The National Association for Business Economists released its December 2023 economic outlook from a panel of 40 professional forecasters. Their take: 2023 will have seen stronger growth than they expected in October but think that growth will slow to 1% only sometime between now and the fourth quarter of 2024.

A slowdown in growth, by the way, is not necessarily a recession. "Fewer respondents than in the October 2023 Outlook survey expect a recession within the next 12 months, with more than three in four assigning a probability of 50% or less," said NABE President Ellen Zentner, chief U.S. economist, Morgan Stanley, said in prepared remarks. "While most respondents expect an uptick in the unemployment rate going forward, a majority anticipates that the rate will not exceed 5%. Too much monetary policy tightness and broadening conflicts in Ukraine and the Middle East are cited as the largest downside risks for the U.S. economy."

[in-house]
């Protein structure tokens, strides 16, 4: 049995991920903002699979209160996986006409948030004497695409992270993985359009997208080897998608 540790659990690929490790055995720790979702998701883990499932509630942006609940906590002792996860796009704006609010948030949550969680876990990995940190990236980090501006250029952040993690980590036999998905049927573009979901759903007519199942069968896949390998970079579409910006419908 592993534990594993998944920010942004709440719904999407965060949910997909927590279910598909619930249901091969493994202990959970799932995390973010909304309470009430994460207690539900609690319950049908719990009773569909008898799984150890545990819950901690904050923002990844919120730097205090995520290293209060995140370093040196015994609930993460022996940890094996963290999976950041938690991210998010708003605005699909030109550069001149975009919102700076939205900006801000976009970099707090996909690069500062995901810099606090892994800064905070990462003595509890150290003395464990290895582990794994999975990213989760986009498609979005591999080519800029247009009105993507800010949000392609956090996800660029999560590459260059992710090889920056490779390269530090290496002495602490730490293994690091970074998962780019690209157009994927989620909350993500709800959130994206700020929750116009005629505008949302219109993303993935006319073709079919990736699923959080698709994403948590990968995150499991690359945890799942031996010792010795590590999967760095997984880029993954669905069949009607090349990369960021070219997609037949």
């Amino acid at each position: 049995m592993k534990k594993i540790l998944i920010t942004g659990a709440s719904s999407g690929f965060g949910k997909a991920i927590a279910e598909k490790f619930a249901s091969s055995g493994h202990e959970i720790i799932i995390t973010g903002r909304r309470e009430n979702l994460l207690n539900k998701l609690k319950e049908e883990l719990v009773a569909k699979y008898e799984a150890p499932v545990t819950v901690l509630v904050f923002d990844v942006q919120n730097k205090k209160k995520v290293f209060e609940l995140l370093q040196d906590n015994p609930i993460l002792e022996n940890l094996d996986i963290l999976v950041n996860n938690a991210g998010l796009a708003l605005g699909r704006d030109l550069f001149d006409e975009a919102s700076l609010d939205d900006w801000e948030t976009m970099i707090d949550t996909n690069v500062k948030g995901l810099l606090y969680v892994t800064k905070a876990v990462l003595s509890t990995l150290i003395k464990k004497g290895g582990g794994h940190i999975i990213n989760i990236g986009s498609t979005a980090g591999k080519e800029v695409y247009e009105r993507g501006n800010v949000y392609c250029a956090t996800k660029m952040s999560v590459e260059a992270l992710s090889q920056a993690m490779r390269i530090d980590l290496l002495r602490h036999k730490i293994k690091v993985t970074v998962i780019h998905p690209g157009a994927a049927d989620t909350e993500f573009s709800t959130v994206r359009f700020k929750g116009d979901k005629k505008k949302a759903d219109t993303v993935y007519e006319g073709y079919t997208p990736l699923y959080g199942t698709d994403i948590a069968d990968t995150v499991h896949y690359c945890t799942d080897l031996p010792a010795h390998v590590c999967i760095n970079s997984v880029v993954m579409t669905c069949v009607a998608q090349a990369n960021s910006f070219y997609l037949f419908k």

Looking at core inflation — looking at goods and services absent food and energy, because their volatility makes it difficult to find trends — the forecasters largely expected it to continue slowing but they doubted that it would hit the 2% level the Federal Reserve has been seeking before the end of 2024. The median forecast still sees headline CPI to reach 2.4% year over year by the fourth quarter in 2024.

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